When I was sitting in the ER yesterday, listening to the groans and moans of the traumatized behind the vinyl curtains, I was busy writing a story in my tiny little mother mind™about Issac The Nurse who wore beat-up tennis shoes, a scruffy beard and a yarmulke. We were in the ER at one of Los Angeles' most prestigious hospitals in order to gain admittance to get an overnight EEG. At 11:15 in the morning, 24 hours ago as I type here, we were placed in an ER bay to wait for the bed in the hospital so that we could gain some knowledge about Sophie's ESES shenanigans. We had originally planned to get an ambulatory EEG, but I was concerned about all the co-morbidities of the ESES (the increased seizures, the choking and inability to walk, etc.) and had had enough of it so insisted to The Nice Neurologist, who agreed, that maybe we should just go in to hospital to figure stuff out (pleaser remember this phrase for later, Reader) and get some tests, etc. I don't want to bore you with the details, but suffice it to say that Sophie and I sat in the ER bay for the next ten hours. When we finally got a room, we were told that it was too late to hook up the EEG and that it would be done first thing in the morning. Here's how I reacted:
Sophie's father came to the hospital at hour eleven, and I went home to sleep. When I arrived back at the hospital this morning, Sophie was still not hooked up and eventually Damage Control, in the form of The Hospitalist and Patient Care arrived in the room to talk me down.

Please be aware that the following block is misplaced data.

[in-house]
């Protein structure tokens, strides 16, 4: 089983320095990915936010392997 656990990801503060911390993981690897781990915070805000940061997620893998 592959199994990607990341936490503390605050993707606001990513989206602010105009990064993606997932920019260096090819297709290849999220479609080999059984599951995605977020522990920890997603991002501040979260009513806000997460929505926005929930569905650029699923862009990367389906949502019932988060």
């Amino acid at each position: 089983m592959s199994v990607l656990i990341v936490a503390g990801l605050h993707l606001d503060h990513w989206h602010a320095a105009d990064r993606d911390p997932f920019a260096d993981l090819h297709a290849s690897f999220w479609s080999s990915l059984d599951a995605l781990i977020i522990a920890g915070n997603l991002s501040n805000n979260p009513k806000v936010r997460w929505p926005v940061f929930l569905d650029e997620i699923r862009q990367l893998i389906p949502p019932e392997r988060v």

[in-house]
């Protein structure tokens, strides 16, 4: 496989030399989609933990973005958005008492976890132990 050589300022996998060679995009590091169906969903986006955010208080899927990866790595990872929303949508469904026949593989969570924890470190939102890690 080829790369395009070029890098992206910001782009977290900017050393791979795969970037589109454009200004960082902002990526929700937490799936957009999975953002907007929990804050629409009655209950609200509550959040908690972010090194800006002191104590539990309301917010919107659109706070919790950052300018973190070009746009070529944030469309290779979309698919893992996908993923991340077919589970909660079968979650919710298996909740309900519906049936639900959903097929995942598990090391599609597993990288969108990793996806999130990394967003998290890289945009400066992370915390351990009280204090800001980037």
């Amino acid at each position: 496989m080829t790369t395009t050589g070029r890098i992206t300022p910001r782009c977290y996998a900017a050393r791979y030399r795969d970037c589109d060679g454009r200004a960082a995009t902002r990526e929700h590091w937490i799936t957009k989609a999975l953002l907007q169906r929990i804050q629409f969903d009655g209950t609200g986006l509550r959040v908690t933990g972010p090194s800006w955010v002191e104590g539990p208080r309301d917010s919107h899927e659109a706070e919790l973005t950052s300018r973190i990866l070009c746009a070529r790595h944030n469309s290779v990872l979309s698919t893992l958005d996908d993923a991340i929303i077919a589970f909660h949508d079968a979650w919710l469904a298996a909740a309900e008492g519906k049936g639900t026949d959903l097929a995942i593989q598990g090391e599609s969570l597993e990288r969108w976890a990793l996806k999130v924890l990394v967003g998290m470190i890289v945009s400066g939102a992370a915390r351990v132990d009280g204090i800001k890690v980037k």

Shortly after Damage Control, a tween with a nose ring and scuffed-up Converse shoes arrived to hook up Sophie, followed by a teenager who called himself The Resident Neurologist and who neurexplained to me what seizures were and how certain drugs worked. He also asked me whether our neurologists had ever thought of surgery for Sophie or the VNS. My tiny little mother mind™ was blown.
Wasn't I telling you a story?
Issac means laughter, Issac The Nurse said when I told him that I liked his name. We then had what I would consider a Biblical conversation (I actually have read the Bible several times and studied it both in a faithful sort of way in the last century and also as a very beautiful text that I do not believe as the word of God in the literal sense) about Issac and his mother Sarah who was believed barren when God finally graced her with a child, the news making her and her husband Abraham laugh uproariously at the thought of it since Sarah and Abraham were nearly one hundred years old. People lived longer then, Issac the Nurse said as he busied himself with Sophie, and I replied, No! Didn't they have shorter lives? Most women were dead in childbirth. Issac the Nurse informed me that this wasn't the case, that Issac From The Bible lived the longest of the three in his family and died at 180 years. I said I thought those numbers were probably highly significant and symbolic, but Issac the Nurse insisted that no, it was true.